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Leo Ussak students get book published

Collaboration between students and former vice-principal at Leo Ussak School finally comes to fruition
An excerpt from The Three Hunters shows the beautiful art and stylings made to the story. Image courtesy of Inhabit Media

It was a long, winding road to publication, but former Grade 4 students at Leo Ussak School can call themselves authors with the publication of The Three Hunters on July 19.

“It’s the story of three hunters going off on their own for the first time to go hunt seal,” explained Raymond Gianfrancesco, vice-principal and teacher at Leo Ussak School (LUS) in Rankin Inlet for six years.

The book is an adaptation of the children’s story The Three Little Pigs. Instead of a wolf blowing the pigs’ house down, it features a human-like blizzard – piqsiq – threatening the hunters’ shelter.

The Grade 4 class combined inspiration from fairy tales and social studies units to work on the adaptation.

“We spent about six weeks — like a half an hour after lunch every day — talking about our story, writing it, rewriting it, editing it, until we had something that we all thought was pretty great,” said Gianfrancesco. “I sent the story home with all the students at the time, and I thought it was awesome, so I sent it to Inhabit (Media) and they liked it as well.”

That was in 2019, but it took a few years for publication to come to reality. Gianfrancesco had taken an adult educator position at the mine after leaving LUS that year, going back and forth with Inhabit about details of the book.

“It was a long process and I kind of forgot about it a little bit,” said Gianfrancesco. “And all of a sudden, it’s just ready to go and they showed me the artwork, and here we are.”

The book is set before colonization, as students had been studying Inuit from long ago. Gianfrancesco said it was a truly collaborative process with the students.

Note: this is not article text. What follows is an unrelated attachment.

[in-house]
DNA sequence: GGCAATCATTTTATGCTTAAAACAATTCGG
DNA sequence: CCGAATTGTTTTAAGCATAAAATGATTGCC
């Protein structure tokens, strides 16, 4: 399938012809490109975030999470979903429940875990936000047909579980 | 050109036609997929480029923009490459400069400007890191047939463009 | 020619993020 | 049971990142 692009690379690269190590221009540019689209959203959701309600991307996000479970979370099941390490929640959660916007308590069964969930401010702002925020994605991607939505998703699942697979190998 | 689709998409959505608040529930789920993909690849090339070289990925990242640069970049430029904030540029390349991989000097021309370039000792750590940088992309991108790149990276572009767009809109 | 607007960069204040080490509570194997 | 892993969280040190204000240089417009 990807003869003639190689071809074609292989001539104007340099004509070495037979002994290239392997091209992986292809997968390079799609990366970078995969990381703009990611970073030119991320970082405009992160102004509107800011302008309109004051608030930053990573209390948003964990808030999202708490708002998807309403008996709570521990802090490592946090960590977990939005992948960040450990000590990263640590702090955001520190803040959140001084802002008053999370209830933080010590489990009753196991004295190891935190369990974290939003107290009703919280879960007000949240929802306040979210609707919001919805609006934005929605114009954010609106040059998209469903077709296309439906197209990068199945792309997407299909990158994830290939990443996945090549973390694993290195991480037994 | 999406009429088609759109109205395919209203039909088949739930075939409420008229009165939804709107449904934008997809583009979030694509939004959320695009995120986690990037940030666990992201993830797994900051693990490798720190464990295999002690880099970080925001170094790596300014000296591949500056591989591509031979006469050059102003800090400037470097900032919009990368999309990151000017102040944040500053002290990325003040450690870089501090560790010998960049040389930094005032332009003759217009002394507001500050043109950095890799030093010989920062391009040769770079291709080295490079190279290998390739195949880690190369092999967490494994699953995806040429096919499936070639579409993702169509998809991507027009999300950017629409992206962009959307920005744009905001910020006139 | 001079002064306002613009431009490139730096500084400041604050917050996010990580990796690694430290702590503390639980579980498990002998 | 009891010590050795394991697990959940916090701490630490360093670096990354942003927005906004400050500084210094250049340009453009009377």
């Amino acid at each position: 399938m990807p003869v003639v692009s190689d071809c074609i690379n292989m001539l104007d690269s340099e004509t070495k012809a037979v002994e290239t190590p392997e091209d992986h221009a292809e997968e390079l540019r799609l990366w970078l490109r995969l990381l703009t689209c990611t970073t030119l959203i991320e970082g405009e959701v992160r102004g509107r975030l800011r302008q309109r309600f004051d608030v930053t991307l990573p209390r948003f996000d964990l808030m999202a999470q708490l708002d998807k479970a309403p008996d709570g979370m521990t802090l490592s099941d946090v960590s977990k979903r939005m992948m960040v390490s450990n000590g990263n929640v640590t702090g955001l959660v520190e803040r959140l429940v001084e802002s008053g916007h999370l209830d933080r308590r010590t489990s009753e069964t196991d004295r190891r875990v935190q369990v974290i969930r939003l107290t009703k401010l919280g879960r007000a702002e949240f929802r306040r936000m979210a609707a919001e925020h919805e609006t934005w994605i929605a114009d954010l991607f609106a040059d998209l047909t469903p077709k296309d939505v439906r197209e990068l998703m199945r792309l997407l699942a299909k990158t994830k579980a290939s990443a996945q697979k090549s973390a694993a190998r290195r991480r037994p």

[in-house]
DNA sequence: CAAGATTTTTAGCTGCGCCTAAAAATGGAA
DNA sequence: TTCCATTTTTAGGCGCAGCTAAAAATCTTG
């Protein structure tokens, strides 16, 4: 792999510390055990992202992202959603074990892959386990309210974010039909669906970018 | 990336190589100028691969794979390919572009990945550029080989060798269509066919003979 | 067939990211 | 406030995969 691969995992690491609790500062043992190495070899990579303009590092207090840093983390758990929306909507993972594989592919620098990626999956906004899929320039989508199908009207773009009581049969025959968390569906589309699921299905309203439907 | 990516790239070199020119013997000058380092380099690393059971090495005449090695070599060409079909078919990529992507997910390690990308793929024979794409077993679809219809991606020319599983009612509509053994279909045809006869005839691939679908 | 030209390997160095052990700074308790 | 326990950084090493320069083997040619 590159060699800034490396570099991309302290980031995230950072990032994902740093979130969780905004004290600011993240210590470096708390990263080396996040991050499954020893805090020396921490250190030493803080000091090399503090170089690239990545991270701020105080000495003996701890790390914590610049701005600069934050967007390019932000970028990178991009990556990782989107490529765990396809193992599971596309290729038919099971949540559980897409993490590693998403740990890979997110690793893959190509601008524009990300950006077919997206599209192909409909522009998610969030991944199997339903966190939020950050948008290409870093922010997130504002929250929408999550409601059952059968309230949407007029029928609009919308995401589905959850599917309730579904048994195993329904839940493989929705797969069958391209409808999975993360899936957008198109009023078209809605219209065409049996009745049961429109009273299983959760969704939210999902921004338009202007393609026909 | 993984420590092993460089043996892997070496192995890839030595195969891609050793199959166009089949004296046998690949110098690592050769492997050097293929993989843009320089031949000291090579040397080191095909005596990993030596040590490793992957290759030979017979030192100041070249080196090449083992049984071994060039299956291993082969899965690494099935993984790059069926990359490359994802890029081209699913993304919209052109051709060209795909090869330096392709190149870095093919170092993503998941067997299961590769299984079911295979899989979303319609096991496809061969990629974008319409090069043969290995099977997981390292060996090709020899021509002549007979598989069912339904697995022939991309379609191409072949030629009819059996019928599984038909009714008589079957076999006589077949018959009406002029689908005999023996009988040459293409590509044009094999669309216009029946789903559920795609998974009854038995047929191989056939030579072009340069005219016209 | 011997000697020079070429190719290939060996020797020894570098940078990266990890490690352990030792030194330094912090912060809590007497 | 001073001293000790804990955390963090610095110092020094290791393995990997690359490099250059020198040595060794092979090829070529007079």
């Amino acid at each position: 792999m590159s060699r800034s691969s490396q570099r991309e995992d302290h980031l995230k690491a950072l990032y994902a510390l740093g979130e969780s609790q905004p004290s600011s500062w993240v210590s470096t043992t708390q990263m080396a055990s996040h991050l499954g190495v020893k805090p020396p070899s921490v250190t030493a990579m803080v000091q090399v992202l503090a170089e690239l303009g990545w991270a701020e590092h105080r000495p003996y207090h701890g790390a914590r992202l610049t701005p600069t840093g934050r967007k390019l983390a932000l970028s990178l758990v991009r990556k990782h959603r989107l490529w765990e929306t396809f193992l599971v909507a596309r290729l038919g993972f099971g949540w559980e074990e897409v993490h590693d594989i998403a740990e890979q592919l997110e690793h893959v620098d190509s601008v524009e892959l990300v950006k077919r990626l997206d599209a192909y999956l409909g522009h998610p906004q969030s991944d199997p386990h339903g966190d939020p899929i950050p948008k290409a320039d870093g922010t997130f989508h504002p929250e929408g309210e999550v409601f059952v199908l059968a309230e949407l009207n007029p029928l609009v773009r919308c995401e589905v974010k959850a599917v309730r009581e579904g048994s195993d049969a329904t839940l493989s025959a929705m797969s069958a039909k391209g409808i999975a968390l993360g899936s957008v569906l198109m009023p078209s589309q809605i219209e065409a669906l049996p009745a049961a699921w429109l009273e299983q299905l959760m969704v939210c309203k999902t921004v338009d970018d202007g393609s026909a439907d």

“We wrote it together,” he said. “We would sit there, we would have the big pieces of bulletin board paper we were writing on. We would write things and then rewrite things.”

The hard copy of the book is available from Inhabit Media. Gianfrancesco said half of the proceeds will be going to LUS, and he gave his share from Inhabit to the Ikurraq Food Bank.

“I don’t know if there’ll be any (proceeds),” he said. “I mean, I don’t suspect this is going to sell a lot of books or anything.”

Gianfrancesco wants to make sure no one’s contributions are forgotten.

Grade 4 authors include the following: Avra, Andrew, Michael, Puya, Tayshaun, Kyrene, Robert, Hailey, Iqaluk, Sulu, Dylan, Atuat, Joseph, Nolan and Lisa.

School counsellor Noah Tiktak also made important contributions, along with learning coach Trudi Bruce. The book was illustrated by Thamires Paredes and includes a glossary of Inuktut words used.

Synopsis of The Three Hunters

Akagaq, the youngest brother of three, is confident but forgetful. When he gets caught in a blizzard he makes a tent, but it is no match for the powerful winds. Trapped in the cold, Akagaq is helped by his brother Tiriaq. Tiriaq digs into a snowdrift for shelter, but the wind is still too strong and blows out their lamp. Akkiutaq, the eldest brother, arrives to save them, and brings them to the iglu he has carefully built. The wind threatens to destroy the iglu as well, but the shelter proves strong, and the brothers are safe. The brothers learn an important lesson about paying attention to their Elders, and taking care in what they do.

- Courtesy of Inhabit Media